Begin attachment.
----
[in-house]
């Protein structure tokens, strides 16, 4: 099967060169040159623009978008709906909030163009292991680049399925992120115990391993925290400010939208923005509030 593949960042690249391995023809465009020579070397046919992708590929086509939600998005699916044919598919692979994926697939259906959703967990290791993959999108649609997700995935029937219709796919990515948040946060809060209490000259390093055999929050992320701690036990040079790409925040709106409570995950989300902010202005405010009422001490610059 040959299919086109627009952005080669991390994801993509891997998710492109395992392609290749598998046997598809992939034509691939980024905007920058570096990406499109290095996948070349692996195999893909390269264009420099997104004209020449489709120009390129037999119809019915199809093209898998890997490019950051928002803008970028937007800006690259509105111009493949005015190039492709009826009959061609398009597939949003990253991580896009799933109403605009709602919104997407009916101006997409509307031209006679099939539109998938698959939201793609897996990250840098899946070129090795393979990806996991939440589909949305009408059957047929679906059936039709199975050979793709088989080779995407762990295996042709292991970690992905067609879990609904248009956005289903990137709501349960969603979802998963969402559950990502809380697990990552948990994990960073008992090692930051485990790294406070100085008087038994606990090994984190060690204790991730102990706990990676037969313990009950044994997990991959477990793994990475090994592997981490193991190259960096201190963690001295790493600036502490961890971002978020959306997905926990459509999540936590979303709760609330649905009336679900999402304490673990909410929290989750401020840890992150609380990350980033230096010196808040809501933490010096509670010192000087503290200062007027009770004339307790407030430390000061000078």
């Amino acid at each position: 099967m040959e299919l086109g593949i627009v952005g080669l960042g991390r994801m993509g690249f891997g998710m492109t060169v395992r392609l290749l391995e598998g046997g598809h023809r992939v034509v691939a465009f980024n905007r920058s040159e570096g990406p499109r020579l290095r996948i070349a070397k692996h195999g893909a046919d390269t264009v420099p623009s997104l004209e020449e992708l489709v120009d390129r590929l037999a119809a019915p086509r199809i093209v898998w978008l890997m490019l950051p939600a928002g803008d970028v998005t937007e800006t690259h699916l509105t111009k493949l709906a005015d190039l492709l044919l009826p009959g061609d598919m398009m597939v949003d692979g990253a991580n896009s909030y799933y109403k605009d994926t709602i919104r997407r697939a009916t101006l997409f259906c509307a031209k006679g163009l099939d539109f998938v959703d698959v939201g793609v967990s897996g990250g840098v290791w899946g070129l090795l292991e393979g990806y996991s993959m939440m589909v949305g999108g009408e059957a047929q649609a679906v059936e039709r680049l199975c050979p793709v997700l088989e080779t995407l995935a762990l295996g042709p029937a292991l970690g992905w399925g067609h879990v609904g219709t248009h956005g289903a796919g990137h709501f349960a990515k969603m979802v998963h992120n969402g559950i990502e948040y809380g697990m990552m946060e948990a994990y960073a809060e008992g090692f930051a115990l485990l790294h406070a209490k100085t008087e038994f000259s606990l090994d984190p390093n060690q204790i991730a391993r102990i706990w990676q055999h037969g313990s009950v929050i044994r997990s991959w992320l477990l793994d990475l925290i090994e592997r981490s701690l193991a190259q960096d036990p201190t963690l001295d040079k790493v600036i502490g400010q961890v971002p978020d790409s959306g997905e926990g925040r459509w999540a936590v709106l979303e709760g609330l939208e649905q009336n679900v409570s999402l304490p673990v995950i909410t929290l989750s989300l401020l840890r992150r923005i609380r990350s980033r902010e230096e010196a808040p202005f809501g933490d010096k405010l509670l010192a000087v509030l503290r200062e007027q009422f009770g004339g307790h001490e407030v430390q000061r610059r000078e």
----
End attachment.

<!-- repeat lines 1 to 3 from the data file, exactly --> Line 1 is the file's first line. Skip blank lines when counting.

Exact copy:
[in-house]
């Protein structure tokens, strides 16, 4: 099967060169040159623009978008709906909030163009292991680049399925992120115990391993925290400010939208923005509030 593949960042690249391995023809465009020579070397046919992708590929086509939600998005699916044919598919692979994926697939259906959703967990290791993959999108649609997700995935029937219709796919990515948040946060809060209490000259390093055999929050992320701690036990040079790409925040709106409570995950989300902010202005405010009422001490610059 040959299919086109627009952005080669991390994801993509891997998710492109395992392609290749598998046997598809992939034509691939980024905007920058570096990406499109290095996948070349692996195999893909390269264009420099997104004209020449489709120009390129037999119809019915199809093209898998890997490019950051928002803008970028937007800006690259509105111009493949005015190039492709009826009959061609398009597939949003990253991580896009799933109403605009709602919104997407009916101006997409509307031209006679099939539109998938698959939201793609897996990250840098899946070129090795393979990806996991939440589909949305009408059957047929679906059936039709199975050979793709088989080779995407762990295996042709292991970690992905067609879990609904248009956005289903990137709501349960969603979802998963969402559950990502809380697990990552948990994990960073008992090692930051485990790294406070100085008087038994606990090994984190060690204790991730102990706990990676037969313990009950044994997990991959477990793994990475090994592997981490193991190259960096201190963690001295790493600036502490961890971002978020959306997905926990459509999540936590979303709760609330649905009336679900999402304490673990909410929290989750401020840890992150609380990350980033230096010196808040809501933490010096509670010192000087503290200062007027009770004339307790407030430390000061000078």
């Amino acid at each position: 099967m040959e299919l086109g593949i627009v952005g080669l960042g991390r994801m993509g690249f891997g998710m492109t060169v395992r392609l290749l391995e598998g046997g598809h023809r992939v034509v691939a465009f980024n905007r920058s040159e570096g990406p499109r020579l290095r996948i070349a070397k692996h195999g893909a046919d390269t264009v420099p623009s997104l004209e020449e992708l489709v120009d390129r590929l037999a119809a019915p086509r199809i093209v898998w978008l890997m490019l950051p939600a928002g803008d970028v998005t937007e800006t690259h699916l509105t111009k493949l709906a005015d190039l492709l044919l009826p009959g061609d598919m398009m597939v949003d692979g990253a991580n896009s909030y799933y109403k605009d994926t709602i919104r997407r697939a009916t101006l997409f259906c509307a031209k006679g163009l099939d539109f998938v959703d698959v939201g793609v967990s897996g990250g840098v290791w899946g070129l090795l292991e393979g990806y996991s993959m939440m589909v949305g999108g009408e059957a047929q649609a679906v059936e039709r680049l199975c050979p793709v997700l088989e080779t995407l995935a762990l295996g042709p029937a292991l970690g992905w399925g067609h879990v609904g219709t248009h956005g289903a796919g990137h709501f349960a990515k969603m979802v998963h992120n969402g559950i990502e948040y809380g697990m990552m946060e948990a994990y960073a809060e008992g090692f930051a115990l485990l790294h406070a209490k100085t008087e038994f000259s606990l090994d984190p390093n060690q204790i991730a391993r102990i706990w990676q055999h037969g313990s009950v929050i044994r997990s991959w992320l477990l793994d990475l925290i090994e592997r981490s701690l193991a190259q960096d036990p201190t963690l001295d040079k790493v600036i502490g400010q961890v971002p978020d790409s959306g997905e926990g925040r459509w999540a936590v709106l979303e709760g609330l939208e649905q009336n679900v409570s999402l304490p673990v995950i909410t929290l989750s989300l401020l840890r992150r923005i609380r990350s980033r902010e230096e010196a808040p202005f809501g933490d010096k405010l509670l010192a000087v509030l503290r200062e007027q009422f009770g004339g307790h001490e407030v430390q000061r610059r000078e």